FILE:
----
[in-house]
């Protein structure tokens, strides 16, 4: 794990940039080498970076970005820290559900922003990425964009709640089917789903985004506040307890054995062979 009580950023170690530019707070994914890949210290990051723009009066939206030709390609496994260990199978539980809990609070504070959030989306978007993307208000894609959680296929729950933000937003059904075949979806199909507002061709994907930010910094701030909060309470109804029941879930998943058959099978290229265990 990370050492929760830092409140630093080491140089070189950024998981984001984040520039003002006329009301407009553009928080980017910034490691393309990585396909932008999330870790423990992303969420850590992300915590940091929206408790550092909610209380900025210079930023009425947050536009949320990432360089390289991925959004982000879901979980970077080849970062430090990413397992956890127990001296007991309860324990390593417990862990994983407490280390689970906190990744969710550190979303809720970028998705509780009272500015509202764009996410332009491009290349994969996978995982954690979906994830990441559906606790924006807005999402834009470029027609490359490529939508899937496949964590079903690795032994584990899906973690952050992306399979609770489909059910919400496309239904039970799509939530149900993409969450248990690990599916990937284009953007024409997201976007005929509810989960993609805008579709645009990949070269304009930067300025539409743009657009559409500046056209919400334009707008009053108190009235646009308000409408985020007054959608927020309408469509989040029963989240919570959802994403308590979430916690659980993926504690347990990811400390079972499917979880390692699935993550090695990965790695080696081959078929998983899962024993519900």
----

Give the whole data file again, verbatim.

[in-house]
């Protein structure tokens, strides 16, 4: 794990940039080498970076970005820290559900922003990425964009709640089917789903985004506040307890054995062979 009580950023170690530019707070994914890949210290990051723009009066939206030709390609496994260990199978539980809990609070504070959030989306978007993307208000894609959680296929729950933000937003059904075949979806199909507002061709994907930010910094701030909060309470109804029941879930998943058959099978290229265990 990370050492929760830092409140630093080491140089070189950024998981984001984040520039003002006329009301407009553009928080980017910034490691393309990585396909932008999330870790423990992303969420850590992300915590940091929206408790550092909610209380900025210079930023009425947050536009949320990432360089390289991925959004982000879901979980970077080849970062430090990413397992956890127990001296007991309860324990390593417990862990994983407490280390689970906190990744969710550190979303809720970028998705509780009272500015509202764009996410332009491009290349994969996978995982954690979906994830990441559906606790924006807005999402834009470029027609490359490529939508899937496949964590079903690795032994584990899906973690952050992306399979609770489909059910919400496309239904039970799509939530149900993409969450248990690990599916990937284009953007024409997201976007005929509810989960993609805008579709645009990949070269304009930067300025539409743009657009559409500046056209919400334009707008009053108190009235646009308000409408985020007054959608927020309408469509989040029963989240919570959802994403308590979430916690659980993926504690347990990811400390079972499917979880390692699935993550090695990965790695080696081959078929998983899962024993519900």